# Electrical – Can 12 AWG THHN/THWN wire be placed in a buried conduit

conduitelectricalnecwiring

My understanding is all buried wire in conduit must be THWN-2.

Per Southwire's spec sheet here the end of the first paragraph reads:

All Sizes Rated Both THHN and either THWN (sizes 14, 12, and 10 AWG)
or THWN-2 (sizes 8 AWG and larger).

It is baffling me that there doesn't seem to be THWN-2 in 12 AWG.

What do folks do for 20A circuits buried in conduit?

Background, I'm doing all this in conjunction with running 4-8's for a separate 35A 240V circuit to a mini-split. And figured I should fix the previous homeowners error of running 12/2 romex in that buried 3/4" PVC conduit.

Upsizing a 20A circuit to 8 THHN just to get a THWN-2 rating doesn't make sense to me, and I'd run into fill issues. I would then need to upsize the conduit (not out of the question, but seems an extreme path to take).

Running 12 AWG UF-B in the conduit seems to be the other code compliant. While permitted that seems extreme as well and I'm not sure how to calculate fill using 12 UF-B + 4 8 THHN. Again, likely having to upsize the conduit.

I assumed I could just run 2-12 THHN/THWN (20A circuit A) and add the 4-8 THHN/THWN-2 (35A circuit B), and using one of the 8s as a common ground on both circuits. 6 wires total, fill would be 33%.

I'm wondering if there is some footnote in the NEC that says wire under 8 AWG actually only need to be rated THWN in buried conduits. Or if someone actually makes 12 AWG THWN-2, just not SouthWire?

## THWN is rated for wet locations

As Ecnerwal discusses.

## The issue is thermal

The difference is at the top of Table 310.15(B)(16).

• THWN is allowed 75 degree C running temperature.
• THWN-2 is allowed 90 degrees C.
• THHN also is allowed 90 C

Southwire is making a disclaimer: they are saying they don’t guarantee #14-10 will be THWN-2. What’s on their mind is a different table, NEC 240.4(D), which places artificial limits on #14, #12 and #10 wires, to limit them to 15A, 20A and 30A regardless of tables or thermal calcs.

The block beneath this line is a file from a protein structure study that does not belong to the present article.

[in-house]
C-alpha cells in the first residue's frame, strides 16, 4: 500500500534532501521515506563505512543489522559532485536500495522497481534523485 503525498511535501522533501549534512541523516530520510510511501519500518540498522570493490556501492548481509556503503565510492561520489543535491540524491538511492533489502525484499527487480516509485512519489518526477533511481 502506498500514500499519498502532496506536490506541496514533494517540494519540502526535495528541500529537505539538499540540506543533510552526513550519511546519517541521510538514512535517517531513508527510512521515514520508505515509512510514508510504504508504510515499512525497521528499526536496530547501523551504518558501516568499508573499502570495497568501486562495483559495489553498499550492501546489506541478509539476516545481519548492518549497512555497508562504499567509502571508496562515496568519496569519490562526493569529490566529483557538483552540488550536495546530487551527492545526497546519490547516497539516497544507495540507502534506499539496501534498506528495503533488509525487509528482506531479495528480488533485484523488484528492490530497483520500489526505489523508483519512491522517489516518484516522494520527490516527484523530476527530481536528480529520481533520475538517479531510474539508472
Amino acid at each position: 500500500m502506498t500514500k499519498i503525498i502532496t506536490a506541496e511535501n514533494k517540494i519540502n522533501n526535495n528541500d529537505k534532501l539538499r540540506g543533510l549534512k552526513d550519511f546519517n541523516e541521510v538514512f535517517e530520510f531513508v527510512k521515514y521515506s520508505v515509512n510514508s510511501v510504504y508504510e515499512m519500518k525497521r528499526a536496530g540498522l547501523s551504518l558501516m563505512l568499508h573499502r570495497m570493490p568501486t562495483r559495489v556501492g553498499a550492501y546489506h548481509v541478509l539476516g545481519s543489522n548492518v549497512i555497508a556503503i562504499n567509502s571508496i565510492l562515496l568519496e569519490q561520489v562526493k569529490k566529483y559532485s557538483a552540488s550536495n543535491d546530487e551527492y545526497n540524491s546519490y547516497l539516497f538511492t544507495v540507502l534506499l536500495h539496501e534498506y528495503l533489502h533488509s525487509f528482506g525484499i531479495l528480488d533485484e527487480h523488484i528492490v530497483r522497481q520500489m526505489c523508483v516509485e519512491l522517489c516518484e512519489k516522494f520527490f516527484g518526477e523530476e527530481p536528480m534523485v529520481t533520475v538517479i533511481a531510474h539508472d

Their logic is “heck, you can’t run these wires at thermal limits anyway, so why do they need to be -2?”

However this still can bite you if you have multiple circuits in the pipe. You must still do thermal derate calcs based on 310.15(B)(3)(a). Those derate calcs come off the highest temp allowed for the insulation. If the wire is THWN and not THWN-2, you’re forced to calculate off the 75C number instead of the 90C number. That won’t make a difference with up to 3 circuits in single/split-phase territory (2 in 3-phase territory) but it’ll be problem getting to 4 circuits (or 3 in 3ph).

## Cable in conduit is about swept area

Anytime you put a non-round cable in a conduit, you must treat it like helicopter blades: it occupies space like a round wire of the large dimension. Because it twists.

This means an oval cable, especially a very wide oval cable like UF, sweeps an awful lot of area in the conduit - to the point that UF requires outlandishly large pipe. One 6/3 UF requires a 2” pipe, no kidding, do the calc yourself! Here’s Harper’s shortcut: A single cable needs 138% of its wide width as the interior dimension of the conduit, but this gets much worse if there are 2+ wires present.

NM or NM-B is already wrong in outdoor conduit because of the “wet rating” problem of course, but UF isn’t an automatic upgrade because UF takes more space.

You do need to remove the NM-B, but not just over the wet rating; it’s because the circular area of the NM-B, plus the #8 wires, has most likely overstuffed the conduit.